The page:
Mistaken identity? Romance? Misbehaviour? All that and more can be found in Theatre UBC’s production of William Shakespeare’s Twelfth Night, which sets the classic play during a New Orleans Mardi Gras celebration and is currently delighting audiences at the Frederic Wood Theatre.
Directed by Stephen Heatley, a faculty member with UBC’s Theatre department, and showcasing the talents of UBC BFA students (both on stage and behind-the-scenes), Theatre UBC’s adaptation of Twelfth Night is entertaining from beginning to end and offers something for all audience members. Whether you go to see some of UBC’s finest thespians give outstanding performances, or to marvel at the play’s breath-taking set and jazzy original music, your trip to the Frederic Wood Theatre will not be one you’ll soon regret.
The play intersects the stories of a variety of lovers and schemers at court, as they explore ideas of identity, gender and class. Following a separation from her twin brother, our heroine Viola masquerades as “Cesario,” a man-servant at the service of Duke Orsino, who pines for the beautiful Olivia, who in turn is infatuated by the sensitive “Cesario,” who is really Viola! Also at play are the escapades of Sir Toby, Sir Andrew, Maria and Fabienne, a quartet of courtiers who scheme to pull one over on the haughty Malvolia, Olivia’s steward. Full of instances of mistaken identity, unrequited love and outrageous pranks, Twelfth Night will have you laughing from beginning to end, as each character is performed to perfection by the cast.
Set during the middle of a wild New Orleans Mardi Gras celebration, rather than in 16th century Illyria, the production puts a modern twist on Shakespeare’s classic tale. Complete with vibrantly coloured costumes, a jazzy soundtrack and a plethora of Mardi Gras beads (some of which were given out by cast-members to the audience at intermission), theatre-goers will feel like they’ve been transported down to Louisiana for the evening. These thematic elements are complemented by the pitch-perfect delivery of Shakespeare’s classic language, which the cast has mastered in their performances (undoubtedly no easy feat.) All in all, this unique setting for the play is smart, creative and very, very fun and audiences will enjoy this fresh take on the Bard.
The talent and passion of the performers on stage is what makes this production so remarkable to watch. Aside from their mastery of Shakespearean language, each member of the cast also has an incredible gift for timing and physical comedy, which helps makes the content relatable for everyone, no matter what their previous experience is with the play. Additionally, as another modern twist, many of the players adapt roles which were originally written for the opposite gender and expertly embody this transition as they deliver their performances. Overall, the BFA students who bring Twelfth Night to life are powerful and professional in their performances and it is obvious they have a bright future on the stage ahead of them.
If you are interested in taking in a fun, polished and professional production at UBC this month, then look no further than Theatre UBC’s Twelfth Night. The reasonable ticket prices offer a great opportunity for a night out with friends or family (or maybe even a date night!) Additionally, you can also see the performance for free if you volunteer to usher. Tickets can be purchased online or at the Frederic Wood Theatre box-office and the show runs from September 25th-October 11th. Don’t miss out on this amazing opportunity to witness some of UBC’s finest performers in action!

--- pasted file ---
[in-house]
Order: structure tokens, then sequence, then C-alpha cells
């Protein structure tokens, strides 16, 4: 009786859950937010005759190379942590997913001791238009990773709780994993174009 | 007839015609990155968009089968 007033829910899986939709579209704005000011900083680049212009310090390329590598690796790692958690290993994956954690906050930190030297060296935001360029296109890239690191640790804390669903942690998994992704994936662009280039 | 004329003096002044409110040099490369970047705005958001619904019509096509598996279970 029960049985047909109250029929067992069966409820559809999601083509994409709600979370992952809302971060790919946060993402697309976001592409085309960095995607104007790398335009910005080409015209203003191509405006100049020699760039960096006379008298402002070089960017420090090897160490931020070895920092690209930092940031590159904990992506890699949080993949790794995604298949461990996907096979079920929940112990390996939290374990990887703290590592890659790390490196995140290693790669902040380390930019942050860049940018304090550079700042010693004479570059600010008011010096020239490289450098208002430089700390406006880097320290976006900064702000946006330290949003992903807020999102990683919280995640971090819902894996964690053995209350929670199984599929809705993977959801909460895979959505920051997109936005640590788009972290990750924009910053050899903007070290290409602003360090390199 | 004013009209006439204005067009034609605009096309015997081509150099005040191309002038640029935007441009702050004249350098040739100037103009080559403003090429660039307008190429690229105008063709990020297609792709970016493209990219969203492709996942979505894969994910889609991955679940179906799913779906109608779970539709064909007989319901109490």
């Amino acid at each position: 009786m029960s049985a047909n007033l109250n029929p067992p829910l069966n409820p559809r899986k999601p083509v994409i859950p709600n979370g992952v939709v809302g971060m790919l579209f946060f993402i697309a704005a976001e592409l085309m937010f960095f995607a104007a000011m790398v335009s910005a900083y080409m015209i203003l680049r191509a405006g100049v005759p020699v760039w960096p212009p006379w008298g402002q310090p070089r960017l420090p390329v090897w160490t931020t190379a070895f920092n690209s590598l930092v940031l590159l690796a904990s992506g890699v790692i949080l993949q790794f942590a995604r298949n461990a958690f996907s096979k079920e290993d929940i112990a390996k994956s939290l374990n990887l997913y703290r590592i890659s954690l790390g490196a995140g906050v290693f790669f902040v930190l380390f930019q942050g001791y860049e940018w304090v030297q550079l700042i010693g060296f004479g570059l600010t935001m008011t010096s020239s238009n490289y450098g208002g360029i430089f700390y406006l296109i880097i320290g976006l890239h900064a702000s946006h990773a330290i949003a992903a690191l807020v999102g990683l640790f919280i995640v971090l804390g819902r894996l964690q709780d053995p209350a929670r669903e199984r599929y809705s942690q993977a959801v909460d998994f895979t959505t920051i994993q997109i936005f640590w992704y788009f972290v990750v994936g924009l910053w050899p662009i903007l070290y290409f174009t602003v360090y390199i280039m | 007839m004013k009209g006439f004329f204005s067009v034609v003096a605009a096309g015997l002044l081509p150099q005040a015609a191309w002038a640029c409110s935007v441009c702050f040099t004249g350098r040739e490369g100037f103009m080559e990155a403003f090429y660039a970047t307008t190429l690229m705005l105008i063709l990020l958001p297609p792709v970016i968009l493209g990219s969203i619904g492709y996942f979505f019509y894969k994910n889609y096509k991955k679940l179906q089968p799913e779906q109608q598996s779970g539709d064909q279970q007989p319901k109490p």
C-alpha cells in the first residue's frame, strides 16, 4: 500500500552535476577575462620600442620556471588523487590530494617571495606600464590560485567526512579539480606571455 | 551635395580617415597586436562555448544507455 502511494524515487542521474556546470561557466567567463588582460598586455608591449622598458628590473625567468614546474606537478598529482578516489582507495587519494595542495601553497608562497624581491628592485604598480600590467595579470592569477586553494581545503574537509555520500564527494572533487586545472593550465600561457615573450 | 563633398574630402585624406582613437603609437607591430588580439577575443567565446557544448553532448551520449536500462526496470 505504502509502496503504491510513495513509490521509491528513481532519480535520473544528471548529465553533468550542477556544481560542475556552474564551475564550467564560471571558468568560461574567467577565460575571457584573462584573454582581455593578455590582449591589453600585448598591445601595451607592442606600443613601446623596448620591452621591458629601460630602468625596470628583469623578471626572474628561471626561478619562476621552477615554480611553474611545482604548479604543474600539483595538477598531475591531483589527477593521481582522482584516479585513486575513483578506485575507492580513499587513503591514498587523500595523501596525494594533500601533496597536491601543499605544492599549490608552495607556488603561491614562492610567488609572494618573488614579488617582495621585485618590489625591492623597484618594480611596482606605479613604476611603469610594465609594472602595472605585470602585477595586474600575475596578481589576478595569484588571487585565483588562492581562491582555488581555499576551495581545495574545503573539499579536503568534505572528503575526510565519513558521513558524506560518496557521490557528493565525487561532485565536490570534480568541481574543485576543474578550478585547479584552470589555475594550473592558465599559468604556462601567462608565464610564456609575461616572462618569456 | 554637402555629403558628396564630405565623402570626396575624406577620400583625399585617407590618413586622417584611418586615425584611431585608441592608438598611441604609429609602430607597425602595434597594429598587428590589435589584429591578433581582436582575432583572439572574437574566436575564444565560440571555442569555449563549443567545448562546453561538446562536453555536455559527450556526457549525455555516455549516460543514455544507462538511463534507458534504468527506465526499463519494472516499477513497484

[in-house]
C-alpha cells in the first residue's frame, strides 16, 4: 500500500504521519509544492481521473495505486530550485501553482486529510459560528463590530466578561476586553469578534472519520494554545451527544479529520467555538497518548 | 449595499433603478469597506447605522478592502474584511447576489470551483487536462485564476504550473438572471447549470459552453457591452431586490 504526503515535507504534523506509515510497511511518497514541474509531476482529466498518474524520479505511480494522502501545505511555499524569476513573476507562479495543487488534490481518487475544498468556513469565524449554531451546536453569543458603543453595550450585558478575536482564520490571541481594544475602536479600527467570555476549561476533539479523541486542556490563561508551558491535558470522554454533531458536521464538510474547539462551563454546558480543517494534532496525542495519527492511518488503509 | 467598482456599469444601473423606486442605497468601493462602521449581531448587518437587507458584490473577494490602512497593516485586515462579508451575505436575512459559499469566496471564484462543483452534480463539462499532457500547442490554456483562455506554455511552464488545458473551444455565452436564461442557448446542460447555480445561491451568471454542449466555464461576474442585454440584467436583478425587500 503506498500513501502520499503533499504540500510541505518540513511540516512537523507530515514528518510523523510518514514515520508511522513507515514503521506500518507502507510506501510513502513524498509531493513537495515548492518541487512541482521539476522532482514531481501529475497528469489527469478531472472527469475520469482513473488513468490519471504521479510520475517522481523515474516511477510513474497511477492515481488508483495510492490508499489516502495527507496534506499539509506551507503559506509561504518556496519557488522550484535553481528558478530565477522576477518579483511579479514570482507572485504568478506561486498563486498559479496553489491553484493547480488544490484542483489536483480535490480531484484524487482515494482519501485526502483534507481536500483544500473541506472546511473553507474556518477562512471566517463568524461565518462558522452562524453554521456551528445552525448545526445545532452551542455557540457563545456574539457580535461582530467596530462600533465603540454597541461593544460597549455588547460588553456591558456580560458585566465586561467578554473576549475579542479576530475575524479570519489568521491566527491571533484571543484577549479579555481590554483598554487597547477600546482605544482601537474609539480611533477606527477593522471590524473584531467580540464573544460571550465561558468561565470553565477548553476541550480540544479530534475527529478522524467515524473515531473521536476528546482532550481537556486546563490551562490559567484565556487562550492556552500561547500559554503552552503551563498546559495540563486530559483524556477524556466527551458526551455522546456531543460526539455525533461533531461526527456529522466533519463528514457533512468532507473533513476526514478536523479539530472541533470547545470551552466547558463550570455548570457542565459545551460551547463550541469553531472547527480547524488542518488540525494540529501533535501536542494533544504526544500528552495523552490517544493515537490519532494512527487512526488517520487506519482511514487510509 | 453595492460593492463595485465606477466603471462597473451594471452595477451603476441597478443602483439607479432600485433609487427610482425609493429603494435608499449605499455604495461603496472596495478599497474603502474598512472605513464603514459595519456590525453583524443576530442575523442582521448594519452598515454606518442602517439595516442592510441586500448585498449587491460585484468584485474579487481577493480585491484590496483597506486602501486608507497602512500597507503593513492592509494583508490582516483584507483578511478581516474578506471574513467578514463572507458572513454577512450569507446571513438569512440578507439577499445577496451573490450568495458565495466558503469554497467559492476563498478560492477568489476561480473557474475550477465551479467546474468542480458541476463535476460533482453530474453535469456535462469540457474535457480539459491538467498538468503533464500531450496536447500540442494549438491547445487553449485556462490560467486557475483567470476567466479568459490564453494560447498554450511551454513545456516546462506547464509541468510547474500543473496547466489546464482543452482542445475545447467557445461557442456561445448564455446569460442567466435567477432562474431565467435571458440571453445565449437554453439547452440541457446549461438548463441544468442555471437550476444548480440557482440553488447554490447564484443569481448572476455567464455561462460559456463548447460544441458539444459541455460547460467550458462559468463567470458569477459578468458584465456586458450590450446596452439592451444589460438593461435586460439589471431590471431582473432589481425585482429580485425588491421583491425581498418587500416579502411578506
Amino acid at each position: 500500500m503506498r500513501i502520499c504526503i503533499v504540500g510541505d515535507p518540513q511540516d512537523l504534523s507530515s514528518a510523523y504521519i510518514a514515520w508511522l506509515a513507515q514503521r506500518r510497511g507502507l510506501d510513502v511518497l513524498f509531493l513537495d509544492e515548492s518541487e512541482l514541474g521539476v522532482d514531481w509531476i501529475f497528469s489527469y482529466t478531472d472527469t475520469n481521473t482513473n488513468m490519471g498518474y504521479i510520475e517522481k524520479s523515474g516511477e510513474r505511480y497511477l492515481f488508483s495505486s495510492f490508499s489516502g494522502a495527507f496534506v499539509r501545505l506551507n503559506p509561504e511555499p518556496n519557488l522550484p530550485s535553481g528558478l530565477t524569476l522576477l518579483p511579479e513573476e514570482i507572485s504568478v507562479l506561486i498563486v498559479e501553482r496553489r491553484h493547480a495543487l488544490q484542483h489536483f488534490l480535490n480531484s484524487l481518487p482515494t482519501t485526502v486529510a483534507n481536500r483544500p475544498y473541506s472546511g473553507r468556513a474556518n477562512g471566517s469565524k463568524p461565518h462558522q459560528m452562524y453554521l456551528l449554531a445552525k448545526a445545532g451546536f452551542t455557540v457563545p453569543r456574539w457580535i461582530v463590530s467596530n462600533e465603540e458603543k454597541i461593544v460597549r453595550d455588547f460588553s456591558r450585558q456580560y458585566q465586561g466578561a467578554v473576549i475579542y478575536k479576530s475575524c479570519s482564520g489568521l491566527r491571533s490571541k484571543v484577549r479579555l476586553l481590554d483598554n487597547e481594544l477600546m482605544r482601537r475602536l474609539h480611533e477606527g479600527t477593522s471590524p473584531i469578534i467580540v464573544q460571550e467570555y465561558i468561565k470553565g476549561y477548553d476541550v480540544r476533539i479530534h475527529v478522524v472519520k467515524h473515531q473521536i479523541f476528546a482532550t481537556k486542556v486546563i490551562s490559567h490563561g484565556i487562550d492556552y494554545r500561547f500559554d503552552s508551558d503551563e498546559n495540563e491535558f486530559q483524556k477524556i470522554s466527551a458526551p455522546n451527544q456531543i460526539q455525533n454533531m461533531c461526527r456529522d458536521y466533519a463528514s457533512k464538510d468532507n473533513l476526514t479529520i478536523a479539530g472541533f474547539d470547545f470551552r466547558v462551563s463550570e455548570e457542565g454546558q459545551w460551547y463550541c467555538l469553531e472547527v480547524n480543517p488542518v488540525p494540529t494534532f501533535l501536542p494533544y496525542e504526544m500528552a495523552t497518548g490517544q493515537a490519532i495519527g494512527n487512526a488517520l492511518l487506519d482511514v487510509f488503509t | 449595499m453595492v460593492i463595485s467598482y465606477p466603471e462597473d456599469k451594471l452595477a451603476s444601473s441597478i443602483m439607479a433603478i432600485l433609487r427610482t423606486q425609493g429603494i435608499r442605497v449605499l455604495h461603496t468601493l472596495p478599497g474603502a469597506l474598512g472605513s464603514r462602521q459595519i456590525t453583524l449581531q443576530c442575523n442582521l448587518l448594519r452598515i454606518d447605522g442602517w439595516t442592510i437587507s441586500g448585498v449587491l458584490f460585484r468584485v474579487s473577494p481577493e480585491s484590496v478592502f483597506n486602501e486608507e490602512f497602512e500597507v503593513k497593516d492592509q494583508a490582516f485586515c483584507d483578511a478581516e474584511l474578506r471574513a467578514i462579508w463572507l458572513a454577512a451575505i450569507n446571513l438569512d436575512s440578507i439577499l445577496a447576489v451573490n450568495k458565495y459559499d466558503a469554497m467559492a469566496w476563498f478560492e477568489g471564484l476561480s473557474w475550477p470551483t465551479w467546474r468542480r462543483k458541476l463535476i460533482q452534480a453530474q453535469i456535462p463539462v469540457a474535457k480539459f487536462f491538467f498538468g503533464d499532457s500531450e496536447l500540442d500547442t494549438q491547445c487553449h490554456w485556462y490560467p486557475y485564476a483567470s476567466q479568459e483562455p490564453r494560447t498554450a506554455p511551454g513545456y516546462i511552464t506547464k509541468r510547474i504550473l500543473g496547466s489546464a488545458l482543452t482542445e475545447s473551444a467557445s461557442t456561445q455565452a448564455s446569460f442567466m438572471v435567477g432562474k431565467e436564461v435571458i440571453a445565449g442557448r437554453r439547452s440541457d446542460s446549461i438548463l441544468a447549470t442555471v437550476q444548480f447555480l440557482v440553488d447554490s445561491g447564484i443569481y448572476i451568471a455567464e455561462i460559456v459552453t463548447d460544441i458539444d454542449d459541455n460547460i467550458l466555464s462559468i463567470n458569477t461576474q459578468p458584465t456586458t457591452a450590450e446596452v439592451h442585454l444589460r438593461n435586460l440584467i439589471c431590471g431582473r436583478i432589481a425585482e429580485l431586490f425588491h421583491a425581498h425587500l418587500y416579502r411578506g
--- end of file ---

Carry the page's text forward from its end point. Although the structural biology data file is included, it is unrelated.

-Written by Ian Schultz, UBCevents Communications Assistant
Among the many Ripple Effect UBC events, the Eat Bugs one was the most eye opening to me. Entomophagy is the consumption of insects by humans and I learned this term through the September 26 Ripple Lab hosted by Dr Yasmin Akhtar. Dr Akhtar began by exclaiming that bugs are sustainable, nutritious and delicious!
I was skeptical as I looked around at the food samples with silk worms and crickets sprinkled on top. She asked the audience who has not eaten bugs before and after a few of us raised our hands, she replied, “You’re lying!” Then she proceeded to give us astounding facts such as peanut butter contains on average 30 or more insect fragments per 100 grams. Perhaps you don’t eat peanut butter, what about using ground pepper in cooking? Well that can contain on average 475 or more insect fragments per 50 grams. Certain amounts of insect fragments in food is approved by the FDA.
She argues that we are already eating bugs without knowing it so the most important part is our perception of bugs. They’re associated with filth and disease but the good benefits they bring are abundant protein and are sustainable to harvest compared to conventional livestock. For example, insects use significantly less water than livestock.
Dr Akhtar demonstrated potato ball and samosa recipes incorporating cricket powder. It was definitely one of the most unique cooking demonstrations I’ve seen since it incorporated insect powder!
So how did the food taste? I tried the chocolate cricket bark and it tasted like chocolate with a hint of coconut oil and some crunchy caramel bits. If I didn’t know there were crickets inside, I wouldn’t have been able to tell the difference. I also tried a guacamole sprinkled with silk worms and the silk worms tasted like a crunchy nut. I was surprised that it tasted nutty!